Michael Soulé passed away on 17 June. Known as the father of Conservation Biology, Soulé defined the discipline as the application of science to conservation problems and was a founder and first president of the Society for Conservation Biology.
Michael Soulé, famed and revered in conservation circles though not well enough known outside of them, was, in his quiet way, one of the great spiritual and intellectual leaders of the late 20th and early 21st centuries. If you cared about the existence of biological diversity on planet Earth, as you should, he was a lodestar.
As a teacher, as a researcher, as a theoretician, as a colleague, and as a leader, he influenced the field of study and activism known as Conservation Biology probably more than any other single person. Serving as the founding president of the Society for Conservation Biology was only a reflection, not an apogee, of his contributions. Among other achievements, he was co-author or editor of five landmark books: Conservation Biology: An Evolutionary-Ecological Perspective (Soulé and Wilcox, eds. 1980), Conservation and Evolution (Frankel and Soulé 1981), Conservation Biology: The Science of Scarcity and Diversity (Soulé ed. 1986), Viable Populations for Conservation (Soulé ed. 1987), and Continental Conservation (Soulé and Terborgh eds. 1999). These works, plus his willingness to step up into the realm of persuasion and application, bringing nonscientists into the struggle to conserve Earth’s biological diversity—through efforts such as the Wildlands Project—made him a uniquely heroic figure. Whether you cared about lizards of the California chaparral, mountain gorillas of Rwanda, rare orchids of the Andean highlands, or carnivores anywhere he was your paladin.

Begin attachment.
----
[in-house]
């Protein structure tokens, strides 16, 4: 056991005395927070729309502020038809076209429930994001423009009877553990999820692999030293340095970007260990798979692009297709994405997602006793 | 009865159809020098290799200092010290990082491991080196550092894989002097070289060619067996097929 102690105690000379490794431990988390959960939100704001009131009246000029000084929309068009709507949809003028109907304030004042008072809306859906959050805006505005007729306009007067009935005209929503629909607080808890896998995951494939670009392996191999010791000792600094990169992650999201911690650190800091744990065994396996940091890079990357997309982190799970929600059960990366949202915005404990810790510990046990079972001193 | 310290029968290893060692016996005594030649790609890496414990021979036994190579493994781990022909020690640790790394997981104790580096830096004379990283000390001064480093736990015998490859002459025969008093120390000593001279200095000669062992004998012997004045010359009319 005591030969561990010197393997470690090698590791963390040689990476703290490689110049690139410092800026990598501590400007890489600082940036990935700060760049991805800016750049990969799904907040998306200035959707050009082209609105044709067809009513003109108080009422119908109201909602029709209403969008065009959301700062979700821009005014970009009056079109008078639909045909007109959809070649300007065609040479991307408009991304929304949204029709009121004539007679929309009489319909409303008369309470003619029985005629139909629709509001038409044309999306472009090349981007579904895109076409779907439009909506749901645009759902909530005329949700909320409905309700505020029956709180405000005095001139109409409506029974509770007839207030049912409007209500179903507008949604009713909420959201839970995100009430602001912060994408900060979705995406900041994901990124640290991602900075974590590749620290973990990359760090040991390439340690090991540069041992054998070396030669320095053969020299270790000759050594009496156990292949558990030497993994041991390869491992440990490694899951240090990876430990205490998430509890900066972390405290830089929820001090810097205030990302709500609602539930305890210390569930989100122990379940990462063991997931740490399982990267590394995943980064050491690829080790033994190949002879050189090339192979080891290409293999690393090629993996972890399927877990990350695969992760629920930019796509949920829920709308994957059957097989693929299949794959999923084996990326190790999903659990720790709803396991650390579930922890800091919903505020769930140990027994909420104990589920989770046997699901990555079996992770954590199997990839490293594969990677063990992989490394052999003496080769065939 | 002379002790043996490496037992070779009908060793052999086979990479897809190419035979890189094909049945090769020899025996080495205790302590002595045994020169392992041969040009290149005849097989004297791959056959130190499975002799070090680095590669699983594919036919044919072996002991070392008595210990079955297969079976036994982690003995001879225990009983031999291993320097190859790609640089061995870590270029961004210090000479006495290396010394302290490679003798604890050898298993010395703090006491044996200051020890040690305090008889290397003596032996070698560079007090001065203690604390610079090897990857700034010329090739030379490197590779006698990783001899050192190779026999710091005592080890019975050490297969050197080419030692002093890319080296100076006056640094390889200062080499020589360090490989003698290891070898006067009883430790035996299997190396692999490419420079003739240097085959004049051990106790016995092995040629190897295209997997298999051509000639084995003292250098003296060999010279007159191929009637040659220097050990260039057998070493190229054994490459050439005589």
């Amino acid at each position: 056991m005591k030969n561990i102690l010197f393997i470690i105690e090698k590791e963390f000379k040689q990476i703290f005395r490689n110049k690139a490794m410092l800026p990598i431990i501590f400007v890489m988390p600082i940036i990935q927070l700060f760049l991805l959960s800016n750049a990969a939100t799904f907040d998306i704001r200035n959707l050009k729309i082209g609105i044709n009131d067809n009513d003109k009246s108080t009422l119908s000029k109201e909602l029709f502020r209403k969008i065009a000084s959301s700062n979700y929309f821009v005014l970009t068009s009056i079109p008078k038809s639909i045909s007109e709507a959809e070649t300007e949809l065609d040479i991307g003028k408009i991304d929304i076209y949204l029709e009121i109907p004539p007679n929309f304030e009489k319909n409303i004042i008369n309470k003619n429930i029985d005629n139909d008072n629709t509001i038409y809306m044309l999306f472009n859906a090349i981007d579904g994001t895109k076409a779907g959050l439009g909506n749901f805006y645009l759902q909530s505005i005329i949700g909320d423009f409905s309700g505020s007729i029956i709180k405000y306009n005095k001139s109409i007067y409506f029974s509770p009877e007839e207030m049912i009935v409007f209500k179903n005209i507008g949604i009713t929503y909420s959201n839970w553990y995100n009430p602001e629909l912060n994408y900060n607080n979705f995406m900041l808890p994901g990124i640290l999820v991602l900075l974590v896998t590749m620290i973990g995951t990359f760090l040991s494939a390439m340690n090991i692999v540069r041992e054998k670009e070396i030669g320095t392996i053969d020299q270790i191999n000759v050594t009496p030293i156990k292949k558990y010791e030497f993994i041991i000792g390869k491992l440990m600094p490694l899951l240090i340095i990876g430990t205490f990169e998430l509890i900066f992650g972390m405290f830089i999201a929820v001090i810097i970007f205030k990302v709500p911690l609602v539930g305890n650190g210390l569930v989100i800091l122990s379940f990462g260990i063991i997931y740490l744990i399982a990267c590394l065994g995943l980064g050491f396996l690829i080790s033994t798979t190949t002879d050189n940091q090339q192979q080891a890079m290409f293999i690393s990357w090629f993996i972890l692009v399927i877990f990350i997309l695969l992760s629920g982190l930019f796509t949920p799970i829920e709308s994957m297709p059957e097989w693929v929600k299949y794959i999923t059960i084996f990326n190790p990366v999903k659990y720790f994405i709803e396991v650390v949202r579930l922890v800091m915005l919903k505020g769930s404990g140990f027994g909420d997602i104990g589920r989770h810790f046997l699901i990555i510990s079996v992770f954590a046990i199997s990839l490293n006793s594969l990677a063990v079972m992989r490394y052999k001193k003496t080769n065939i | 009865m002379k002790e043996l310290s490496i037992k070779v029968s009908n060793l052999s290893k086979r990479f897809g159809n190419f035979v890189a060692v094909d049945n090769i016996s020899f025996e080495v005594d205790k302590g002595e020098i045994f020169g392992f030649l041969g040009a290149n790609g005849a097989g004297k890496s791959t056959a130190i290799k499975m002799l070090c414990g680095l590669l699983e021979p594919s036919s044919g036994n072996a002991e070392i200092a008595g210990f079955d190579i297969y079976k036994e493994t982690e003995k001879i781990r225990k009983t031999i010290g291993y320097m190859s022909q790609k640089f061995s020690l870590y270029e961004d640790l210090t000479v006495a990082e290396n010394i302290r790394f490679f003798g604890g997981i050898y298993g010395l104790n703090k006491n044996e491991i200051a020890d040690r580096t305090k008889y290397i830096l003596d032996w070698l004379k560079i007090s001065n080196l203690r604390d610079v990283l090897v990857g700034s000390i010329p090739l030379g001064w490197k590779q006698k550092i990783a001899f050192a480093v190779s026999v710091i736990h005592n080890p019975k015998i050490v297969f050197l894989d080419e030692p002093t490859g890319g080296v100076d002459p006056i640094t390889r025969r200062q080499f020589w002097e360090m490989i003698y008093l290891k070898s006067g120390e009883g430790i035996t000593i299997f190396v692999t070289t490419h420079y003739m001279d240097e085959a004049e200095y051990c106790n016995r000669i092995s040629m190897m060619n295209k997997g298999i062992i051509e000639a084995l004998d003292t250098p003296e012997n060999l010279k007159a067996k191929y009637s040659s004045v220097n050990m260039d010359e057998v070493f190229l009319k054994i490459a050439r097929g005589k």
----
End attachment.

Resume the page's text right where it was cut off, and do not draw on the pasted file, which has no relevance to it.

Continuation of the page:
Yet, at the same time, what a kind and wise and charming man. I first went to interview him in the late 1980s, when to me he was an august figure, but one who greeted me gently at his office at UC Santa Cruz, with a bicycle parked in the corner, eating a cardboard cup of dried soup for his austere lunch as we talked. Later I had more relaxed opportunities to enjoy his company and ponder his thoughts, including a shared river trip along the Missouri River downstream from Fort Benton, Montana, along with Dave Foreman, Michael Gilpin and their spouses, for languid days and whisky campfires, as well as dinners in Bozeman with my wife, Betsy Gaines, and at his house in Paonia, Colorado, when he put me up like a visiting nephew. Those hours were brief gifts. I barely knew him, but I was blessed with his friendship, as many were, and I venerate—yes, present tense, I continue to venerate, as though he’s among us still—his sharp mind and his gentle heart, equaled by few others I’ve encountered on this planet.
DAVID QUAMMEN, Author of Spillover, Ebola, The Reluctant Mr. Darwin and Song of the Dodo (a must read for all conservation biologists); and now working on a book about Covid-19.